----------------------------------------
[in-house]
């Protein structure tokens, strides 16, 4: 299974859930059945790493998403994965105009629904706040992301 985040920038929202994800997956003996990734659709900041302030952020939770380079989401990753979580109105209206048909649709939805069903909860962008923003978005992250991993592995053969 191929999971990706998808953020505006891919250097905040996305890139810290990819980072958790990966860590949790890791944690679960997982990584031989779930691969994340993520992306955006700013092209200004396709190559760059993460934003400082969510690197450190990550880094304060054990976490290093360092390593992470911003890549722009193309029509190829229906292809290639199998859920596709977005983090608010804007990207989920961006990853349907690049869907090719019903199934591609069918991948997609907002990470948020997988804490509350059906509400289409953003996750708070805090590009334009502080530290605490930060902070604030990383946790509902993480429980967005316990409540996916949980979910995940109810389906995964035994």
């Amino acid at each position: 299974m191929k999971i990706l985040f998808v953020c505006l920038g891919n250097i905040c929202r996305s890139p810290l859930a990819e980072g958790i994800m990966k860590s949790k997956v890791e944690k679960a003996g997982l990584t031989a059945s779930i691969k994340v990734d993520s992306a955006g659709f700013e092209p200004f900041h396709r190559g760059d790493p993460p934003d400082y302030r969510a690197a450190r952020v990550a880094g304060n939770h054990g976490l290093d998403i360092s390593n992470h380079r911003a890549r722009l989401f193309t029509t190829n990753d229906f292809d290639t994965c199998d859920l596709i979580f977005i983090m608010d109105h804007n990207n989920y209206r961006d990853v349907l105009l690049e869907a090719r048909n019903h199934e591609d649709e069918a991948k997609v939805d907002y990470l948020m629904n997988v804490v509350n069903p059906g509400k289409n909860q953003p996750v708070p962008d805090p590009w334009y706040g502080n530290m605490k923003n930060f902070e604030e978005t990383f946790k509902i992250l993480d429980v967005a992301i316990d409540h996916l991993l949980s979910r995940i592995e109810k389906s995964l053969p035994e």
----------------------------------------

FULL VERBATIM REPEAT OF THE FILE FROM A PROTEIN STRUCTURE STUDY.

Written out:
[in-house]
């Protein structure tokens, strides 16, 4: 299974859930059945790493998403994965105009629904706040992301 985040920038929202994800997956003996990734659709900041302030952020939770380079989401990753979580109105209206048909649709939805069903909860962008923003978005992250991993592995053969 191929999971990706998808953020505006891919250097905040996305890139810290990819980072958790990966860590949790890791944690679960997982990584031989779930691969994340993520992306955006700013092209200004396709190559760059993460934003400082969510690197450190990550880094304060054990976490290093360092390593992470911003890549722009193309029509190829229906292809290639199998859920596709977005983090608010804007990207989920961006990853349907690049869907090719019903199934591609069918991948997609907002990470948020997988804490509350059906509400289409953003996750708070805090590009334009502080530290605490930060902070604030990383946790509902993480429980967005316990409540996916949980979910995940109810389906995964035994």
């Amino acid at each position: 299974m191929k999971i990706l985040f998808v953020c505006l920038g891919n250097i905040c929202r996305s890139p810290l859930a990819e980072g958790i994800m990966k860590s949790k997956v890791e944690k679960a003996g997982l990584t031989a059945s779930i691969k994340v990734d993520s992306a955006g659709f700013e092209p200004f900041h396709r190559g760059d790493p993460p934003d400082y302030r969510a690197a450190r952020v990550a880094g304060n939770h054990g976490l290093d998403i360092s390593n992470h380079r911003a890549r722009l989401f193309t029509t190829n990753d229906f292809d290639t994965c199998d859920l596709i979580f977005i983090m608010d109105h804007n990207n989920y209206r961006d990853v349907l105009l690049e869907a090719r048909n019903h199934e591609d649709e069918a991948k997609v939805d907002y990470l948020m629904n997988v804490v509350n069903p059906g509400k289409n909860q953003p996750v708070p962008d805090p590009w334009y706040g502080n530290m605490k923003n930060f902070e604030e978005t990383f946790k509902i992250l993480d429980v967005a992301i316990d409540h996916l991993l949980s979910r995940i592995e109810k389906s995964l053969p035994e």